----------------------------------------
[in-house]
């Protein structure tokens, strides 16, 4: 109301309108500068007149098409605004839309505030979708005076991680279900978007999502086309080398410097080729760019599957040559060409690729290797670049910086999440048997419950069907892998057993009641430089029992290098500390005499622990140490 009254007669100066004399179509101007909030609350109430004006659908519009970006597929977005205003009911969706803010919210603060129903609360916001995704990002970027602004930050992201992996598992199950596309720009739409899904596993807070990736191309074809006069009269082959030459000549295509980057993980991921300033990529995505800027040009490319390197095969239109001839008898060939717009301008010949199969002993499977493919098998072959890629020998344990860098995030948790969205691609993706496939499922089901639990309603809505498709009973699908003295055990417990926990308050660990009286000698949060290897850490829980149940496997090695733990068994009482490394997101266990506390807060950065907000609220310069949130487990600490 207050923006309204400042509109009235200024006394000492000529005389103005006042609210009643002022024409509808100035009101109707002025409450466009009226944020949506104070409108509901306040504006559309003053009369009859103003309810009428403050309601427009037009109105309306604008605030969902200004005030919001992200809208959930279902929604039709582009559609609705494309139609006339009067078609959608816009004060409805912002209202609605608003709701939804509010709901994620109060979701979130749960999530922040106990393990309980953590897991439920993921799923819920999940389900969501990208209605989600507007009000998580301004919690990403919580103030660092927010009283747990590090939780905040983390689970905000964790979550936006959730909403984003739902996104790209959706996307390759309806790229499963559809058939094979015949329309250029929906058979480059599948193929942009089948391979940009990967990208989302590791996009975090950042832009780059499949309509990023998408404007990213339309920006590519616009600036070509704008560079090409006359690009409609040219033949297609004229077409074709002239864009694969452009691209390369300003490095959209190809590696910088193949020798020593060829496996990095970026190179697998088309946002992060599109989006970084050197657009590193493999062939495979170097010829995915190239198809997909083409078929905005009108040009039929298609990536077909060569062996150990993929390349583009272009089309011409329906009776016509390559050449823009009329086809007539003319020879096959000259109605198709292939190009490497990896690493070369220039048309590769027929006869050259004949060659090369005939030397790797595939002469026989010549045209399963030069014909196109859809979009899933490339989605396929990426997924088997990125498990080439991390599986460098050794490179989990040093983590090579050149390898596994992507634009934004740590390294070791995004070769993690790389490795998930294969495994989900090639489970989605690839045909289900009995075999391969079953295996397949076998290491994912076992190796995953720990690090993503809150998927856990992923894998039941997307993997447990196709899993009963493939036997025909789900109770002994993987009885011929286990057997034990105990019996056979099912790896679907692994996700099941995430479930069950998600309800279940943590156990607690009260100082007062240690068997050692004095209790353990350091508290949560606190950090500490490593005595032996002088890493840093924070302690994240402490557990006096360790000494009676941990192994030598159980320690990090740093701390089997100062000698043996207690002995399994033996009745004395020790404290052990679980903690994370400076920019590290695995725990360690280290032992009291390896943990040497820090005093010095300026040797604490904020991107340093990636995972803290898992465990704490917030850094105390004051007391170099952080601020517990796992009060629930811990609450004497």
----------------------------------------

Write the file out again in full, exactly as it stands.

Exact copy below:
[in-house]
């Protein structure tokens, strides 16, 4: 109301309108500068007149098409605004839309505030979708005076991680279900978007999502086309080398410097080729760019599957040559060409690729290797670049910086999440048997419950069907892998057993009641430089029992290098500390005499622990140490 009254007669100066004399179509101007909030609350109430004006659908519009970006597929977005205003009911969706803010919210603060129903609360916001995704990002970027602004930050992201992996598992199950596309720009739409899904596993807070990736191309074809006069009269082959030459000549295509980057993980991921300033990529995505800027040009490319390197095969239109001839008898060939717009301008010949199969002993499977493919098998072959890629020998344990860098995030948790969205691609993706496939499922089901639990309603809505498709009973699908003295055990417990926990308050660990009286000698949060290897850490829980149940496997090695733990068994009482490394997101266990506390807060950065907000609220310069949130487990600490 207050923006309204400042509109009235200024006394000492000529005389103005006042609210009643002022024409509808100035009101109707002025409450466009009226944020949506104070409108509901306040504006559309003053009369009859103003309810009428403050309601427009037009109105309306604008605030969902200004005030919001992200809208959930279902929604039709582009559609609705494309139609006339009067078609959608816009004060409805912002209202609605608003709701939804509010709901994620109060979701979130749960999530922040106990393990309980953590897991439920993921799923819920999940389900969501990208209605989600507007009000998580301004919690990403919580103030660092927010009283747990590090939780905040983390689970905000964790979550936006959730909403984003739902996104790209959706996307390759309806790229499963559809058939094979015949329309250029929906058979480059599948193929942009089948391979940009990967990208989302590791996009975090950042832009780059499949309509990023998408404007990213339309920006590519616009600036070509704008560079090409006359690009409609040219033949297609004229077409074709002239864009694969452009691209390369300003490095959209190809590696910088193949020798020593060829496996990095970026190179697998088309946002992060599109989006970084050197657009590193493999062939495979170097010829995915190239198809997909083409078929905005009108040009039929298609990536077909060569062996150990993929390349583009272009089309011409329906009776016509390559050449823009009329086809007539003319020879096959000259109605198709292939190009490497990896690493070369220039048309590769027929006869050259004949060659090369005939030397790797595939002469026989010549045209399963030069014909196109859809979009899933490339989605396929990426997924088997990125498990080439991390599986460098050794490179989990040093983590090579050149390898596994992507634009934004740590390294070791995004070769993690790389490795998930294969495994989900090639489970989605690839045909289900009995075999391969079953295996397949076998290491994912076992190796995953720990690090993503809150998927856990992923894998039941997307993997447990196709899993009963493939036997025909789900109770002994993987009885011929286990057997034990105990019996056979099912790896679907692994996700099941995430479930069950998600309800279940943590156990607690009260100082007062240690068997050692004095209790353990350091508290949560606190950090500490490593005595032996002088890493840093924070302690994240402490557990006096360790000494009676941990192994030598159980320690990090740093701390089997100062000698043996207690002995399994033996009745004395020790404290052990679980903690994370400076920019590290695995725990360690280290032992009291390896943990040497820090005093010095300026040797604490904020991107340093990636995972803290898992465990704490917030850094105390004051007391170099952080601020517990796992009060629930811990609450004497």